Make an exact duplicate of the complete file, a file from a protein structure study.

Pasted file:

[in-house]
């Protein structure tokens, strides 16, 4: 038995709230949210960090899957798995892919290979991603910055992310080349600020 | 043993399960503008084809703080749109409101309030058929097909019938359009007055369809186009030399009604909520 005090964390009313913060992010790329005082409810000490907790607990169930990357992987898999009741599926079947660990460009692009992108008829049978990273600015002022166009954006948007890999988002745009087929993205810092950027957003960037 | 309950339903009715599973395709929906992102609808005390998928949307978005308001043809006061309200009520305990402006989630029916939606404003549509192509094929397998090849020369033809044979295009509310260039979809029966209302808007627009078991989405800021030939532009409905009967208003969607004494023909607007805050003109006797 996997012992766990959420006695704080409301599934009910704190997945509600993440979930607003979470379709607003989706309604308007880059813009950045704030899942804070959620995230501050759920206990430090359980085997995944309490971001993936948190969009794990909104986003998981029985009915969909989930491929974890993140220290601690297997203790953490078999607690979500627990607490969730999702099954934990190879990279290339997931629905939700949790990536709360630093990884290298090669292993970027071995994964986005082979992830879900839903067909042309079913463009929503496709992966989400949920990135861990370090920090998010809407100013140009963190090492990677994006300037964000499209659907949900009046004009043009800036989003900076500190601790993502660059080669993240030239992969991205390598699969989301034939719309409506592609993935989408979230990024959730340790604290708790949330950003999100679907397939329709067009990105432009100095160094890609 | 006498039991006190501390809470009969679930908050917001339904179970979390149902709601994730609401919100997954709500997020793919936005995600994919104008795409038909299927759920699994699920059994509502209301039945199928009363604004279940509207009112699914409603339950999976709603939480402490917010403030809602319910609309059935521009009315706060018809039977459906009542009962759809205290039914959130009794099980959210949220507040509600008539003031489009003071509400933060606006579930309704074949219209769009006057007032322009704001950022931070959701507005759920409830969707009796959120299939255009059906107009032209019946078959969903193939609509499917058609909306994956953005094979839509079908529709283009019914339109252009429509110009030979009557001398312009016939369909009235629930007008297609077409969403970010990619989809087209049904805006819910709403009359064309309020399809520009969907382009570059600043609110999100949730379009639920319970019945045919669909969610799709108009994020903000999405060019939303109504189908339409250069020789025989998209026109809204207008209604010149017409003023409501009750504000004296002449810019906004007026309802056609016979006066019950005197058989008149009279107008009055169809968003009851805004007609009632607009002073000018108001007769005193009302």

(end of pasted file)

[in-house]
């Protein structure tokens, strides 16, 4: 038995709230949210960090899957798995892919290979991603910055992310080349600020 | 043993399960503008084809703080749109409101309030058929097909019938359009007055369809186009030399009604909520 005090964390009313913060992010790329005082409810000490907790607990169930990357992987898999009741599926079947660990460009692009992108008829049978990273600015002022166009954006948007890999988002745009087929993205810092950027957003960037 | 309950339903009715599973395709929906992102609808005390998928949307978005308001043809006061309200009520305990402006989630029916939606404003549509192509094929397998090849020369033809044979295009509310260039979809029966209302808007627009078991989405800021030939532009409905009967208003969607004494023909607007805050003109006797 996997012992766990959420006695704080409301599934009910704190997945509600993440979930607003979470379709607003989706309604308007880059813009950045704030899942804070959620995230501050759920206990430090359980085997995944309490971001993936948190969009794990909104986003998981029985009915969909989930491929974890993140220290601690297997203790953490078999607690979500627990607490969730999702099954934990190879990279290339997931629905939700949790990536709360630093990884290298090669292993970027071995994964986005082979992830879900839903067909042309079913463009929503496709992966989400949920990135861990370090920090998010809407100013140009963190090492990677994006300037964000499209659907949900009046004009043009800036989003900076500190601790993502660059080669993240030239992969991205390598699969989301034939719309409506592609993935989408979230990024959730340790604290708790949330950003999100679907397939329709067009990105432009100095160094890609 | 006498039991006190501390809470009969679930908050917001339904179970979390149902709601994730609401919100997954709500997020793919936005995600994919104008795409038909299927759920699994699920059994509502209301039945199928009363604004279940509207009112699914409603339950999976709603939480402490917010403030809602319910609309059935521009009315706060018809039977459906009542009962759809205290039914959130009794099980959210949220507040509600008539003031489009003071509400933060606006579930309704074949219209769009006057007032322009704001950022931070959701507005759920409830969707009796959120299939255009059906107009032209019946078959969903193939609509499917058609909306994956953005094979839509079908529709283009019914339109252009429509110009030979009557001398312009016939369909009235629930007008297609077409969403970010990619989809087209049904805006819910709403009359064309309020399809520009969907382009570059600043609110999100949730379009639920319970019945045919669909969610799709108009994020903000999405060019939303109504189908339409250069020789025989998209026109809204207008209604010149017409003023409501009750504000004296002449810019906004007026309802056609016979006066019950005197058989008149009279107008009055169809968003009851805004007609009632607009002073000018108001007769005193009302």